December 29, 2006

From the cheap seats

Since I lack class and decorum, I’ll be the jerk to give a different take on Gerald Ford.

By pardoning Nixon, he stopped a much needed public debate to define appropriate presidential power, and the process to set clear legal standards by increasing transparency and accountability of all government. I don’t buy into the idea that Ford’s action healed a nation, stopped divisiveness, and restored confidence in our government. Considering what has transpired over the last 30 years, that pardon worked well, didn’t it?

Personally, I think the man was manipulated to pardon Nixon. With Cheney, Rumsfield, Greenspan, and Kissinger playing significant roles in his presidency, and with people like John Mitchell advising him the few years before he was elevated to Vice-President, Ford was probably constantly bombarded by a political ideology that cared little for moderation and bipartisanship.

The result of the bloodletting of the 1974 midterm election that saw vast numbers of Republicans voted out because of the pardon was a party purged of many who might have pushed back against the coming Glorious Reagan Revolution. No doubt, Reaganites wanted Nixon to be a faded memory by 1980. Having investigations that constantly kept Nixon and Republicans in the hot seat would have diminished Reagan and brought certain party operatives missed by Watergate out in the open. It would have halted the nascent neo-conservative movement.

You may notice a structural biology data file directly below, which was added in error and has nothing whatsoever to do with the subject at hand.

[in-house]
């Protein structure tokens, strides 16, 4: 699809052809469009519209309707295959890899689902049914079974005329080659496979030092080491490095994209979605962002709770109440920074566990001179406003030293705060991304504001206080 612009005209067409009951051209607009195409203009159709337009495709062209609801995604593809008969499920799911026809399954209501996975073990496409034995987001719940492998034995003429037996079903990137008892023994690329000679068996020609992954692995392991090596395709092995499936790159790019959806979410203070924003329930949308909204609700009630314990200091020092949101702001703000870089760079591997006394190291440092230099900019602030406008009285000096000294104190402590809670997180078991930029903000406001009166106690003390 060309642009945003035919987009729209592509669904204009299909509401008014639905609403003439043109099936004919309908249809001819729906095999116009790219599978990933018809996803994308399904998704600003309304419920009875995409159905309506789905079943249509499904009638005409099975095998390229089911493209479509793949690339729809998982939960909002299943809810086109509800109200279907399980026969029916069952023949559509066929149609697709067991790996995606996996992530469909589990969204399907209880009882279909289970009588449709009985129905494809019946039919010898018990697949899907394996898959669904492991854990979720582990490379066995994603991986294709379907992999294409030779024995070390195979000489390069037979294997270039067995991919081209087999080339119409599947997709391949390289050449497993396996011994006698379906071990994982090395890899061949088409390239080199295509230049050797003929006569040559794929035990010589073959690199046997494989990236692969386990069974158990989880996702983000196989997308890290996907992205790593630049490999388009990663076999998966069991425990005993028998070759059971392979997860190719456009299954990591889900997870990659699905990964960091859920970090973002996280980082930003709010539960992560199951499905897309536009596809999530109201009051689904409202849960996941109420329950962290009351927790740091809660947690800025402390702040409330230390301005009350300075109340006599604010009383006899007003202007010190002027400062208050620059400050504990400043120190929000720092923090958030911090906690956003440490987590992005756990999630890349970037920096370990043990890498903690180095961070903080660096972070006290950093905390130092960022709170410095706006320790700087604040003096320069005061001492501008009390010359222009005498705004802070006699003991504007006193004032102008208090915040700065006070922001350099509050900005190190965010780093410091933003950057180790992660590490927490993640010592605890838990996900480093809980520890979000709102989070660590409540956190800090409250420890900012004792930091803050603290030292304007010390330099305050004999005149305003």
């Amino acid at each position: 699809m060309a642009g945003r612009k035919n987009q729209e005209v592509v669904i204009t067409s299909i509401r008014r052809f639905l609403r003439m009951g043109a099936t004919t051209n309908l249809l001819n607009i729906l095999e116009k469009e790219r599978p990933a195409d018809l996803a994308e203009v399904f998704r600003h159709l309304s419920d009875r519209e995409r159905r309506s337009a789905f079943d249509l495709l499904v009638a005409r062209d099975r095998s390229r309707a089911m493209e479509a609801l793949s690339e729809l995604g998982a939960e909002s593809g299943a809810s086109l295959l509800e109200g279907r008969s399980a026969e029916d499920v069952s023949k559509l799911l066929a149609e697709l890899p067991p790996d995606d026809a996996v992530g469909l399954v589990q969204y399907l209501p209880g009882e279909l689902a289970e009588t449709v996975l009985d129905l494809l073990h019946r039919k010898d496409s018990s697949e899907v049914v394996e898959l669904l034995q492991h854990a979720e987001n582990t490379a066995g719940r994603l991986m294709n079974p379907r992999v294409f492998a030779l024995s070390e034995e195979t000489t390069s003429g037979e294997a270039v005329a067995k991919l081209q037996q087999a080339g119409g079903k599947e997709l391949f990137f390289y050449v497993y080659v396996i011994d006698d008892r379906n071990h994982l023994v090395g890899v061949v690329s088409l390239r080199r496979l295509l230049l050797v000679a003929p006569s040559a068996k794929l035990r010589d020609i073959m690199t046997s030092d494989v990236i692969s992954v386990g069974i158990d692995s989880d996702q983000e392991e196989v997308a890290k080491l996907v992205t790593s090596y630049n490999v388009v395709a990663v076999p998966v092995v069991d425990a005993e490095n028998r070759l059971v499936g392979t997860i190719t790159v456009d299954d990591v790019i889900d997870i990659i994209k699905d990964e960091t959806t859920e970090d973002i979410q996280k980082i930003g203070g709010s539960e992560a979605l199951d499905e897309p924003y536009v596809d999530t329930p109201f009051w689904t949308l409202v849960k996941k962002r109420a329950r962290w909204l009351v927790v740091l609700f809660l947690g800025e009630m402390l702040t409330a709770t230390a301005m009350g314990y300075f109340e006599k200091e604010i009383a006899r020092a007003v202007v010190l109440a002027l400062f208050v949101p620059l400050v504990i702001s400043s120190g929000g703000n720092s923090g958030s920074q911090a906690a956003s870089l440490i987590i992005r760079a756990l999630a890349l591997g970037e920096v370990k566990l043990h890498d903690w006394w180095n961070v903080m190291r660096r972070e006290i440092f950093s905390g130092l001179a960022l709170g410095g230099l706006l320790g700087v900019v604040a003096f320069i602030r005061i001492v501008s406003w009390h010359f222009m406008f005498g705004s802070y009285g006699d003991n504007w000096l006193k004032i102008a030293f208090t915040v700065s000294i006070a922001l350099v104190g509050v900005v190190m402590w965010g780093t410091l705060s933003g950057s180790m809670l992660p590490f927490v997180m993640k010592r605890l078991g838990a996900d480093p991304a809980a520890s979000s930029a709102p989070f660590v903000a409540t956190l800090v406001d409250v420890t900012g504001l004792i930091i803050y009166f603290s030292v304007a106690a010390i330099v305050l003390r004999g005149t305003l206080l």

Let’s not forget Ford’s conservative bona fides. He was a fierce partisan and protector of conservatism. He voted against public housing, the minimum wage, and repeal of the right-to-work law provision of the Taft-Hartley Act. He also led the failed effort to impeach Supreme Court Justice William O. Douglas. The reason? Because Douglas’s liberal leanings were an impeachable offense. He supported going into Laos and Cambodia, and the bombing of North Vietnam. Yes, he voted for the Civil Rights Act and Voting Rights Act, but the handwriting was already on the wall. How would his western Michigan constituents have reacted to a representative labeled as a bigot and racist? His ramblings about how his vetoes of spending bills would improve the economy were baloney.

Ford knew and practiced hard ball politics. You don’t become House leader of your party by putting on ice cream socials. As for presidential campaigning, he used the same methods as Reagan, the current doofus, and others by staying the high road and letting his VP nominee attack his opponent. Bob Dole said as much.

Though I don’t believe that there was any deal between him and Nixon, I do believe he thought what he was doing was best for conservatism. Instead of restoring confidence, he made it acceptable to bury our heads in the sand.

But considering the douche that was voted president in 1980, Ford did come across as a caring man of reason.

Posted by Captain Kroc at December 29, 2006 08:23 PM

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Comments

Thank you for bringing a voice of reason to the discussions of Ford's presidency.

Posted by: jobsanger at December 30, 2006 12:52 PM

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